God embraced human culture the moment he allowed men and women to speak on his behalf in their own language, and speak back to him with indelicate honesty and ruthlessness. The whole reason scripture exists at all is that truth of the highest order is understood to have come to expression in the contingency and particularity of human experience, and to be offered again in the here and now in its retelling.
Evidently God allows the communication of his Word to be subject to the historical, moral, and spiritual limitations of those to whom the Word is entrusted. Rightly understood, this is why the Bible rings true, verbally and fully, I would add (the adverbs underline the paradox of revelation). That revelation is not a hermetic essence speaks to its truth, not its falsehood as our ho-hum atheists conclude.
Atheists allow themselves to be led around by the noses by well-meaning but wrongheaded fundamentalists on this point. Psychologically, of course, atheists and fundamentalists, at least of the middle and low brow varieties, need each other. It all makes sense in a way. Their respective theses are designed to provoke an endless game in which one, and then the other, play St. George and the dragon.
I for one prefer to take the reflection of atheists and test it against what I know to be true from the viewpoint of faith. Theologians who showed the way in this sense are, among evangelicals, Edward John Carnell; among the neo-orthodox, Karl Barth; among Catholics, one might just as well mention Thomas; among Jews, Maimonides qualifies; among the church Fathers, Clement of Alexandria. Of course Plato and Aristotle are not atheists. But they are hardly Jews or Christians ante litteram either.
The challenge taken up by the likes of Clement, Maimonides, and Thomas is that of appropriating insights held by others and drinking from the wells of one’s own tradition at the same time. It is not an easy path. It is nevertheless, a well-worn path of Jewish and Christian intellectuals (and Muslim intellectuals as well; to discuss the fact would take us too far afield). The approach can hardly be dismissed out of hand.
Fish makes the further point that for true faith, so-called proofs of the existence of God are nothing of the sort. John Henry Newman said it well: “I believe in design because I believe in God; not in a God because I see design.” As Fish puts it:
Proving the existence of God would be possible only if God were an item in his own field; that is, if he were the kind of object that could be brought into view by a very large telescope or an incredibly powerful microscope. God, however – again if there is a God – is not in the world; the world is in him; and therefore there is no perspective, however technologically sophisticated, from which he could be spied. As that which encompasses everything, he cannot be discerned by anything or anyone because there is no possibility of achieving the requisite distance from his presence that discerning him would require.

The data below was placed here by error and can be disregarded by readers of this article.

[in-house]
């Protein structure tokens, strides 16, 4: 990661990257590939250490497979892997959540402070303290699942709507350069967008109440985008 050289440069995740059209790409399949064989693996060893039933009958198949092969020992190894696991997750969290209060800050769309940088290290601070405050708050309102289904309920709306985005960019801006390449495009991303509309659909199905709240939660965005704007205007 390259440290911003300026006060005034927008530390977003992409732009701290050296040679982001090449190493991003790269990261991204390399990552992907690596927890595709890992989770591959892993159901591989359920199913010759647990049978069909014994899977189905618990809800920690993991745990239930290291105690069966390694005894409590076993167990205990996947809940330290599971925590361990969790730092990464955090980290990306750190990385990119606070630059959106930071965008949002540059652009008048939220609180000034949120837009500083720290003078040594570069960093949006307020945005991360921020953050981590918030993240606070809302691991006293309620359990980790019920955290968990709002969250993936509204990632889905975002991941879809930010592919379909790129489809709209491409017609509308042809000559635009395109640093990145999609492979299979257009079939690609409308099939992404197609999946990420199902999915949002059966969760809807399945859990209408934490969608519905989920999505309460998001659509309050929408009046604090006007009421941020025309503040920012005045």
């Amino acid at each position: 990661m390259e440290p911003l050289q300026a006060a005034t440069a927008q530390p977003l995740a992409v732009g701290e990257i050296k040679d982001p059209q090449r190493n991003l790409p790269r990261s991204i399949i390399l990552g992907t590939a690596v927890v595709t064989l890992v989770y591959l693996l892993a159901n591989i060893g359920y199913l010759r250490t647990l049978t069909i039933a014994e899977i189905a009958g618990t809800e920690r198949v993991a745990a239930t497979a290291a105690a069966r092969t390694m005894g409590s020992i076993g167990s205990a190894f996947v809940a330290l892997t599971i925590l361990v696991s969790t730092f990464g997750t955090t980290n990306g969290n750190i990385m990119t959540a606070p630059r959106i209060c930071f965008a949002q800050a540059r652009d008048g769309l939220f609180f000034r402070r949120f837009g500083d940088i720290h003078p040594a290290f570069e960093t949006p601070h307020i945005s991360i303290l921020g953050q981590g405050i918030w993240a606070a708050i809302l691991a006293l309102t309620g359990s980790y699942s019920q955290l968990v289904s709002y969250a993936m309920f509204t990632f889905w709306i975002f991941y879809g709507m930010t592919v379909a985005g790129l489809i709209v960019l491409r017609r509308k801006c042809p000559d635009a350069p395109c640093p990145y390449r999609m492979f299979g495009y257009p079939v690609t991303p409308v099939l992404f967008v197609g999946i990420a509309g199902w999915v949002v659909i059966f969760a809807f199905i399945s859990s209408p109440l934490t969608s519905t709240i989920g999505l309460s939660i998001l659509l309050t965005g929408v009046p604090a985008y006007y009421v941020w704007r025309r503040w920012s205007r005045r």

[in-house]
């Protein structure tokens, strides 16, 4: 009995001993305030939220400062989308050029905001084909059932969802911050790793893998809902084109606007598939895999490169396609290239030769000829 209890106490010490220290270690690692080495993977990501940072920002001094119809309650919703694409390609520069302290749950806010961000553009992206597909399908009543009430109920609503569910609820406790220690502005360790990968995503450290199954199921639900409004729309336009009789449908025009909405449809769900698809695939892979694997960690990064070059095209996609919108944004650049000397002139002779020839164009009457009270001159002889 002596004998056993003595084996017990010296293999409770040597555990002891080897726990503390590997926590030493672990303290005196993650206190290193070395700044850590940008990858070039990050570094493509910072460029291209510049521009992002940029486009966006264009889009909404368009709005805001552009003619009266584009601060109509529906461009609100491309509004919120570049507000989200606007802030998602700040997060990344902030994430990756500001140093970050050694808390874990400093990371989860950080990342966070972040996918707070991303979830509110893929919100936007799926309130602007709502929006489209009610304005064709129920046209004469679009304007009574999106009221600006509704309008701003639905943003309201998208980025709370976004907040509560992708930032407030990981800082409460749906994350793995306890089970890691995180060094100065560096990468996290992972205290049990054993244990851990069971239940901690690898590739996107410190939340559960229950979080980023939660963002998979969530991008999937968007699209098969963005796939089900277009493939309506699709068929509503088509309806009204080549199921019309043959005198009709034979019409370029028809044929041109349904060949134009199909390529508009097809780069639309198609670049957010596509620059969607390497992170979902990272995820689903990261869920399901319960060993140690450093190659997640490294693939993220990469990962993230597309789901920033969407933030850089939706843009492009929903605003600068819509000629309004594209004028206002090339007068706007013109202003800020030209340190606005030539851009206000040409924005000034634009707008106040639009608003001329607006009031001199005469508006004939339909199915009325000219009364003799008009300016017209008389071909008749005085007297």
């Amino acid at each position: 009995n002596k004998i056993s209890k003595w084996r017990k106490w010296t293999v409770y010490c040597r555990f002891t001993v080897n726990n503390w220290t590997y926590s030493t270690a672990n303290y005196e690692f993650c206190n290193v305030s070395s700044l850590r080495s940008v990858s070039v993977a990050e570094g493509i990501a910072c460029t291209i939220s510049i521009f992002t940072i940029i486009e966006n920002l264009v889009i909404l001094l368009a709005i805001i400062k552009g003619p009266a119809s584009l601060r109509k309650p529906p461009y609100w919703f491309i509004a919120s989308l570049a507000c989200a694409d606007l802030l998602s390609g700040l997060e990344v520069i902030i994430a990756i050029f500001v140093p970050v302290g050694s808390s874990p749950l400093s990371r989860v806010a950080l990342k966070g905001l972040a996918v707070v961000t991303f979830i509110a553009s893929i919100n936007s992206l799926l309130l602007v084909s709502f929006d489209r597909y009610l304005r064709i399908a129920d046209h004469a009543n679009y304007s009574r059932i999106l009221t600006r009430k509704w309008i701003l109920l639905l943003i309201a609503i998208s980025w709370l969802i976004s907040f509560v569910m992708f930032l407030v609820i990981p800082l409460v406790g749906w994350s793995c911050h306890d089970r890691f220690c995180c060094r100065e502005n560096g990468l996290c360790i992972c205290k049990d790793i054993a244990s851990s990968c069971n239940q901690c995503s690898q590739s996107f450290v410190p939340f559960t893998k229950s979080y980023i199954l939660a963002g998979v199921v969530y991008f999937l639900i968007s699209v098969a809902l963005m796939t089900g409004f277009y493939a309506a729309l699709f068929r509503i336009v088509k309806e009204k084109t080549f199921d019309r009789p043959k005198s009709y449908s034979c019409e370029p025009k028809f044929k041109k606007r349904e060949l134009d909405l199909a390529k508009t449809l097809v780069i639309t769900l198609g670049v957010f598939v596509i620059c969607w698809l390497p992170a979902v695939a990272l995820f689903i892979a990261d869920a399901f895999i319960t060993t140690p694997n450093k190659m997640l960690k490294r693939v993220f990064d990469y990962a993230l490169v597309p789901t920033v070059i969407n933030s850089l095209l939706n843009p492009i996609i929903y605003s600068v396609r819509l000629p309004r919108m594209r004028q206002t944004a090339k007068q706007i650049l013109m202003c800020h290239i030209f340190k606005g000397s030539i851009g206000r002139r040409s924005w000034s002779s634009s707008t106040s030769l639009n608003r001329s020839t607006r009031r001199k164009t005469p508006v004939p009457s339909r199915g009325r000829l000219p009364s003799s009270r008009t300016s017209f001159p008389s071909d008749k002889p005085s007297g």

The criticism made by atheists that the existence of God cannot be demonstrated is no criticism at all; for a God whose existence could be demonstrated wouldn’t be a God; he would just be another object in the field of human vision.
Proofs of the existence of God are examples of fides quarens intellectum. As such they are extremely valuable. The extent to which the working hypothesis of the existence of God, especially in its Jewish and Christian forms, has had a positive effect on history and culture has been explored with considerable brilliance by Rodney Stark. Stark redresses the balance in his works. Michael Bird provides a short-and-sweet introduction to Stark's principal books here.
It can also be shown, and must be shown, that the working hypothesis of the existence of God, in its Jewish and its Christian forms no less than others, has also been used to justify all manner of horrors.
The final dig Fish reserves for Harris, Dawkins and Hitchens concerns their professed admiration for Shakespeare. As Fish notes, “They would do well to remember one of the bard’s most famous lines, uttered by Hamlet: ‘There are more things in heaven and earth than are dreamt of in your philosophy.’” Indeed poets tend to be intense believers, though not necessarily according to orthodox lights however defined. Shakespeare is no exception.
A poet may also be an intense believer in atheism. I am happy to be caught in the web of such a poet, and be bitten by the spider, as it were, that lurks therein. The works of Harris, Dawkins and Hitchens do not fall into this category. A shame really. Past experience (which holds no guarantee for the future!) suggests that the presumed poison of passionate doubt of God ends up strengthening faith, not weakening it.